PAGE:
Cognitive overload is a term psychologists use when referring to dealing with too much information or too many tasks. Such overload can impair our memory and decision making, and can make us more prone to errors we don’t notice—such as stereotyping other people as our brains take shortcuts through the clutter. In other words, the more overwhelmed we are by information, the less responsive we become to actual people—and the overload problem is getting worse. A 2008 study by Roger Bohn of the University of California–San Diego showed that the average American consumed 34 GB and 100,000 words of information every day—enough to crash a new laptop in one week. And that was in 2008, when the iPhone had barely made it to market!
More fatiguing yet is the emotional load of digital contact. Almost every message we receive has an emotional component, and emotional overload has also been shown to impair our thinking. For example, checking 10 emails in your inbox can trigger 10 different emotions—such as anxiety about the big project that’s due; excitement about last night’s date; sadness from the latest headlines; worry about your sick aunt; anger from your belligerent neighbor; and fear about impending job cuts at work. Scanning Facebook may have the same effect at an even faster pace. Just remember how you felt scanning your friends’ posts right after the election or the inauguration or the great march. The virtual anger, despair, confusion, or jubilation affected you through a process psychologists call “emotional contagion.” It’s no wonder we often feel wiped and unable to focus. Ironically, one result of emotional overload is a feeling of personal isolation.
Yet, overloaded as we may feel, our brains are titillated by novelty—and the technology is designed to take advantage of that. We feel a little burst of joy when we get pinged, and it makes us forget our priorities in an instant. These technologies never stop competing for our attention, nudging us to read, like, comment, respond, and share. And in that whirlwind of infatuation—as stressful as it is—we get lost and forget what it is that we actually want. As bad as we feel, we still think there might be something better on the next screen.
So I recently took a 10-day media fast. I needed some time to reflect and come back to a state of calmness. Not just for myself, but for my family and my work. I noticed more than ever how the emotions that were emanating from my screens were affecting my ability to be a supportive friend and family member—not to mention a clear thinker. After 10 days of no email or media of any kind (barring a few text messages), I feel much calmer. I am a lot less stressed and a lot more focused. I have space to think and I am able to listen more attentively. I can enjoy my family more and—let us hope—be more enjoyable myself.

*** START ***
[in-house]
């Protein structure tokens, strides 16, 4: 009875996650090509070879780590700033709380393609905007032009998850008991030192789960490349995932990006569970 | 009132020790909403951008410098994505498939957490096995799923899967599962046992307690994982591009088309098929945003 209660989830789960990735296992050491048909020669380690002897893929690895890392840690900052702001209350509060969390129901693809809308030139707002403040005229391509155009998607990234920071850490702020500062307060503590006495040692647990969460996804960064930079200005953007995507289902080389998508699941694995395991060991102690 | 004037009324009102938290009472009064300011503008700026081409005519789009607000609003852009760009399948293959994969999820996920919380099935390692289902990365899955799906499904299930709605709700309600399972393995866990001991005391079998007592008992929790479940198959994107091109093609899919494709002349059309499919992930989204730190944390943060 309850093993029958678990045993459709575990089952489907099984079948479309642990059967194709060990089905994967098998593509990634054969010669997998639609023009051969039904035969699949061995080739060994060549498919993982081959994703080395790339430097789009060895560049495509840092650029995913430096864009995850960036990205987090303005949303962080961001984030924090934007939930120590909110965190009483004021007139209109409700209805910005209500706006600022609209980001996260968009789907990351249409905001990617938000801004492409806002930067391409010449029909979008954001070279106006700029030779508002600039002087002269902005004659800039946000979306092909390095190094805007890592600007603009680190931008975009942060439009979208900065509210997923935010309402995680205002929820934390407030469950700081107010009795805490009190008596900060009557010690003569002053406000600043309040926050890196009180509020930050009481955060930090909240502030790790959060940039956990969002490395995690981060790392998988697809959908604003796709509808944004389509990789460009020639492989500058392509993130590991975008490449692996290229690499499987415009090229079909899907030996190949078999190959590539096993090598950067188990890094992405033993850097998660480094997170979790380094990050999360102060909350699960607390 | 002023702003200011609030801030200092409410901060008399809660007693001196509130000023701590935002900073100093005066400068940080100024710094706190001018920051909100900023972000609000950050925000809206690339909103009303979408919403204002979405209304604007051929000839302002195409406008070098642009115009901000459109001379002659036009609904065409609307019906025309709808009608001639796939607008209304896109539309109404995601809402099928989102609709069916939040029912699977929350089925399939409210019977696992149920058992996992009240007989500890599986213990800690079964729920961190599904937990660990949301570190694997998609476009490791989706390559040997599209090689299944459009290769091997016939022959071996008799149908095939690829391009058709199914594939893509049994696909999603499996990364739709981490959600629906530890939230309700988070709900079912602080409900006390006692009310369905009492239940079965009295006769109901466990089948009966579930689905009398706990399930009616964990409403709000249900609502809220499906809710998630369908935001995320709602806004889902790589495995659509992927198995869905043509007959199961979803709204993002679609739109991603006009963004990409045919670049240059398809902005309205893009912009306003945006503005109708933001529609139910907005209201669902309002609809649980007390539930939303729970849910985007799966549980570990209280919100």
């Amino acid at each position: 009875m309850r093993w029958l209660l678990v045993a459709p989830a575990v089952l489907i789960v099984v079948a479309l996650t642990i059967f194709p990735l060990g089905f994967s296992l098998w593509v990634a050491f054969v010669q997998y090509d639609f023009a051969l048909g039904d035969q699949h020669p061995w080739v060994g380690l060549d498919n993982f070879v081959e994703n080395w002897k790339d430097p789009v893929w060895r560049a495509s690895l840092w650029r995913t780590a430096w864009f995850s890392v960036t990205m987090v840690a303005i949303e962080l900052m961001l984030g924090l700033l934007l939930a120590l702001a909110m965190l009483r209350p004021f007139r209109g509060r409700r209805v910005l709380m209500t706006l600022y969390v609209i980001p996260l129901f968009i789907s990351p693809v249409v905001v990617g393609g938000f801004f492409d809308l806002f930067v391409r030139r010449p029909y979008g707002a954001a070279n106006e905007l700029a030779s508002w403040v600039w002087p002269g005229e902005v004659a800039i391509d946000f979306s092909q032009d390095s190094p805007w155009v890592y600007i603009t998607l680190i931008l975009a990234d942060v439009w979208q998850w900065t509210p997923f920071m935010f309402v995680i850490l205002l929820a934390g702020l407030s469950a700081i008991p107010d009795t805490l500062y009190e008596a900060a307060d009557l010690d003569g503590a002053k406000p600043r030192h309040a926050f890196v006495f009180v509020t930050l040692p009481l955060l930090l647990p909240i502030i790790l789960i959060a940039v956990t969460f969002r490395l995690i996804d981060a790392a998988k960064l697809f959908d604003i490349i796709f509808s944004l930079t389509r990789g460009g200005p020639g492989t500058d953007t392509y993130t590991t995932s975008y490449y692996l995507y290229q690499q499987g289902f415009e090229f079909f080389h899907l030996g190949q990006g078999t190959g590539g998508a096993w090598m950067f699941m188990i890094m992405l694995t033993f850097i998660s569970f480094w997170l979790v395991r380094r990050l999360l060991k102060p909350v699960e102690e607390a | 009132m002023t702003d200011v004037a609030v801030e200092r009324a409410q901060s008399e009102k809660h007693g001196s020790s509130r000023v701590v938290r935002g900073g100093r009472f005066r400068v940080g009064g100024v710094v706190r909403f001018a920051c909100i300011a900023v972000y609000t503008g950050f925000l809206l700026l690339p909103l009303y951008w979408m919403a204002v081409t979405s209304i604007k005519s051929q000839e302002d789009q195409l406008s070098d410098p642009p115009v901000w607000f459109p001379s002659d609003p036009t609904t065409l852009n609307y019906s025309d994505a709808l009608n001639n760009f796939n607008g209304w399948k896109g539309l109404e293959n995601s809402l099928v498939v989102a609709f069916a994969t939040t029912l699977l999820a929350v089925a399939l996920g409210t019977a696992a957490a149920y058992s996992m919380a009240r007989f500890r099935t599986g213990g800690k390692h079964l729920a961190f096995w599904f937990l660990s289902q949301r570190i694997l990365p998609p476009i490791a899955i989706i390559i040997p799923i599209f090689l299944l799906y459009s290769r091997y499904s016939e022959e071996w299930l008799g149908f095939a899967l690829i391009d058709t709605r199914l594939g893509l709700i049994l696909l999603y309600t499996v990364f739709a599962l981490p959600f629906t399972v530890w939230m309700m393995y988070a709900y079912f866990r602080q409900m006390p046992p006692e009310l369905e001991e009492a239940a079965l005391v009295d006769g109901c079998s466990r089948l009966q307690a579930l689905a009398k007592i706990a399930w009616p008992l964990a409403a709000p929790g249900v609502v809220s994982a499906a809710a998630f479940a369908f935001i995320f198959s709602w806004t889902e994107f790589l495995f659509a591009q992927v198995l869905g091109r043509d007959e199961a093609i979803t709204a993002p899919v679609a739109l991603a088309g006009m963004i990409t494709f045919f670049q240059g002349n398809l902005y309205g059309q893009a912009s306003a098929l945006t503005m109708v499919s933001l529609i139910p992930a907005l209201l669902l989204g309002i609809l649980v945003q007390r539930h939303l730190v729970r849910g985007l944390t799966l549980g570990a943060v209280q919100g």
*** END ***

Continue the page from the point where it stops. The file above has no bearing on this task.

I’ve also realized this: as a professional, a mother, wife, friend, and involved citizen, the best way to be effective is to have a clearer and calmer mindset. Emotions certainly have their place and so does information, but one’s own inner state is most powerful when it is neither drained nor overly emotional. I do my best when I’m calm and energized. So I plan to remember that a healthy fast is in order every now and then to reboot my system. That said, I’m not planning to move to a desert island. As a writer and a research psychologist, I have to stay abreast of current events and engage online. So I have to manage the state of my own mind.
I know from research and my own practice that activities like yoga, exercise, prayer, community service, and silent or nature retreats can all help to boost mental and emotional resilience in the face of the technological storm we engage with every day. But I think the real key may be mindfulness, especially a specific type of meditation born of Buddhism that involves “nonjudgmental awareness”—that is, observing your thoughts, feelings, and sensations without getting too involved. I’m working with this kind of mindfulness as an inbox meditation that raises awareness of how I consume information.
Most of us try to eat somewhat healthy, and not too much. We probably try not to snack incessantly all day long. I think it is time to do the same thing with information: to be more selective about what we choose to take in, the doses in which we take it, how often we choose to do so—and how much we let it affect us. I’m also taking my weekends and holidays offline. Because it’s better for my health.